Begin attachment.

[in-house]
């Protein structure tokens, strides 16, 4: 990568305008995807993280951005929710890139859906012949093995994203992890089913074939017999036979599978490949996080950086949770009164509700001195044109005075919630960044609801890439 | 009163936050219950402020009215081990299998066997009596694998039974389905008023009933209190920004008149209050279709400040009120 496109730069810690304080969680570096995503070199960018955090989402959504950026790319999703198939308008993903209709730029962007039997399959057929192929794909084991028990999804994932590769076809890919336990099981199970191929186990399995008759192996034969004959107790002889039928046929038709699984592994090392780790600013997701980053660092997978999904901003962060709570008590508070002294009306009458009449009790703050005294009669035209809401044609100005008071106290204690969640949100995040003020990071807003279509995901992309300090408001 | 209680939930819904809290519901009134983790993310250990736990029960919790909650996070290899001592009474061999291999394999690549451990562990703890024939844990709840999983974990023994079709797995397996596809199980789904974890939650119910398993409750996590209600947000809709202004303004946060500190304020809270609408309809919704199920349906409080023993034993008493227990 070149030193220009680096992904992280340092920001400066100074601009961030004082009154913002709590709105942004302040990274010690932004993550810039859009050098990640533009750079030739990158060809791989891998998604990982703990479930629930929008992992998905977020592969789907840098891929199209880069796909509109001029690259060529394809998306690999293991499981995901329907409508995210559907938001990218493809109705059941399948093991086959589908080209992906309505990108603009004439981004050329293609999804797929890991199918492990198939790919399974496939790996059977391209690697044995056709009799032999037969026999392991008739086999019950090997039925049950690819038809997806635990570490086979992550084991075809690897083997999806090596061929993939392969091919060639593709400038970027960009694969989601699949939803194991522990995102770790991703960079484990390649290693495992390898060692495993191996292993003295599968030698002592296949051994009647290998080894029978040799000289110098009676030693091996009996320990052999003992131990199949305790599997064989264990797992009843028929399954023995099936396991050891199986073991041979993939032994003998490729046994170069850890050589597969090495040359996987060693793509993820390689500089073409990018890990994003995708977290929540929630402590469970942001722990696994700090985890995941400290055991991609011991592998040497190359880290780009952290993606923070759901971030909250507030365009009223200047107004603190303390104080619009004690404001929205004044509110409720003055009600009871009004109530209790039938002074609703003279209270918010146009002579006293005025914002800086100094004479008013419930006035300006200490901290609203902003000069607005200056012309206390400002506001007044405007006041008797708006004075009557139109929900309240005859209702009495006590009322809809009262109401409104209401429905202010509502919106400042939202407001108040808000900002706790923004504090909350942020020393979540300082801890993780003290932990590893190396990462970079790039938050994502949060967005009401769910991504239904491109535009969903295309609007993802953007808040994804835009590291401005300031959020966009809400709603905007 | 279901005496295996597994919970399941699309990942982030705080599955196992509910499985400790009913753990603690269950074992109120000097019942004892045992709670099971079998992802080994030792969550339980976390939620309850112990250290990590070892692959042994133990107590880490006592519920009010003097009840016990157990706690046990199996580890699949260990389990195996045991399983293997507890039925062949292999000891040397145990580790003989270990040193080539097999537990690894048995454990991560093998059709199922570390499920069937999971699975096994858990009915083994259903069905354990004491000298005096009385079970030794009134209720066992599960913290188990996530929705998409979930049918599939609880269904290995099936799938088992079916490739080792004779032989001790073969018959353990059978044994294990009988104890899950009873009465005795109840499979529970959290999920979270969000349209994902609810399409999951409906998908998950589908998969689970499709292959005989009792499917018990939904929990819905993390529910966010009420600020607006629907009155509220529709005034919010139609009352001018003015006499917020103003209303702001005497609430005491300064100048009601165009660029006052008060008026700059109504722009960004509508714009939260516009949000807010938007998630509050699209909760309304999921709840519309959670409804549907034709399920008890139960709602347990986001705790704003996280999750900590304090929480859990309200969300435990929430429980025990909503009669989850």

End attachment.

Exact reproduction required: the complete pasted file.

[in-house]
């Protein structure tokens, strides 16, 4: 990568305008995807993280951005929710890139859906012949093995994203992890089913074939017999036979599978490949996080950086949770009164509700001195044109005075919630960044609801890439 | 009163936050219950402020009215081990299998066997009596694998039974389905008023009933209190920004008149209050279709400040009120 496109730069810690304080969680570096995503070199960018955090989402959504950026790319999703198939308008993903209709730029962007039997399959057929192929794909084991028990999804994932590769076809890919336990099981199970191929186990399995008759192996034969004959107790002889039928046929038709699984592994090392780790600013997701980053660092997978999904901003962060709570008590508070002294009306009458009449009790703050005294009669035209809401044609100005008071106290204690969640949100995040003020990071807003279509995901992309300090408001 | 209680939930819904809290519901009134983790993310250990736990029960919790909650996070290899001592009474061999291999394999690549451990562990703890024939844990709840999983974990023994079709797995397996596809199980789904974890939650119910398993409750996590209600947000809709202004303004946060500190304020809270609408309809919704199920349906409080023993034993008493227990 070149030193220009680096992904992280340092920001400066100074601009961030004082009154913002709590709105942004302040990274010690932004993550810039859009050098990640533009750079030739990158060809791989891998998604990982703990479930629930929008992992998905977020592969789907840098891929199209880069796909509109001029690259060529394809998306690999293991499981995901329907409508995210559907938001990218493809109705059941399948093991086959589908080209992906309505990108603009004439981004050329293609999804797929890991199918492990198939790919399974496939790996059977391209690697044995056709009799032999037969026999392991008739086999019950090997039925049950690819038809997806635990570490086979992550084991075809690897083997999806090596061929993939392969091919060639593709400038970027960009694969989601699949939803194991522990995102770790991703960079484990390649290693495992390898060692495993191996292993003295599968030698002592296949051994009647290998080894029978040799000289110098009676030693091996009996320990052999003992131990199949305790599997064989264990797992009843028929399954023995099936396991050891199986073991041979993939032994003998490729046994170069850890050589597969090495040359996987060693793509993820390689500089073409990018890990994003995708977290929540929630402590469970942001722990696994700090985890995941400290055991991609011991592998040497190359880290780009952290993606923070759901971030909250507030365009009223200047107004603190303390104080619009004690404001929205004044509110409720003055009600009871009004109530209790039938002074609703003279209270918010146009002579006293005025914002800086100094004479008013419930006035300006200490901290609203902003000069607005200056012309206390400002506001007044405007006041008797708006004075009557139109929900309240005859209702009495006590009322809809009262109401409104209401429905202010509502919106400042939202407001108040808000900002706790923004504090909350942020020393979540300082801890993780003290932990590893190396990462970079790039938050994502949060967005009401769910991504239904491109535009969903295309609007993802953007808040994804835009590291401005300031959020966009809400709603905007 | 279901005496295996597994919970399941699309990942982030705080599955196992509910499985400790009913753990603690269950074992109120000097019942004892045992709670099971079998992802080994030792969550339980976390939620309850112990250290990590070892692959042994133990107590880490006592519920009010003097009840016990157990706690046990199996580890699949260990389990195996045991399983293997507890039925062949292999000891040397145990580790003989270990040193080539097999537990690894048995454990991560093998059709199922570390499920069937999971699975096994858990009915083994259903069905354990004491000298005096009385079970030794009134209720066992599960913290188990996530929705998409979930049918599939609880269904290995099936799938088992079916490739080792004779032989001790073969018959353990059978044994294990009988104890899950009873009465005795109840499979529970959290999920979270969000349209994902609810399409999951409906998908998950589908998969689970499709292959005989009792499917018990939904929990819905993390529910966010009420600020607006629907009155509220529709005034919010139609009352001018003015006499917020103003209303702001005497609430005491300064100048009601165009660029006052008060008026700059109504722009960004509508714009939260516009949000807010938007998630509050699209909760309304999921709840519309959670409804549907034709399920008890139960709602347990986001705790704003996280999750900590304090929480859990309200969300435990929430429980025990909503009669989850």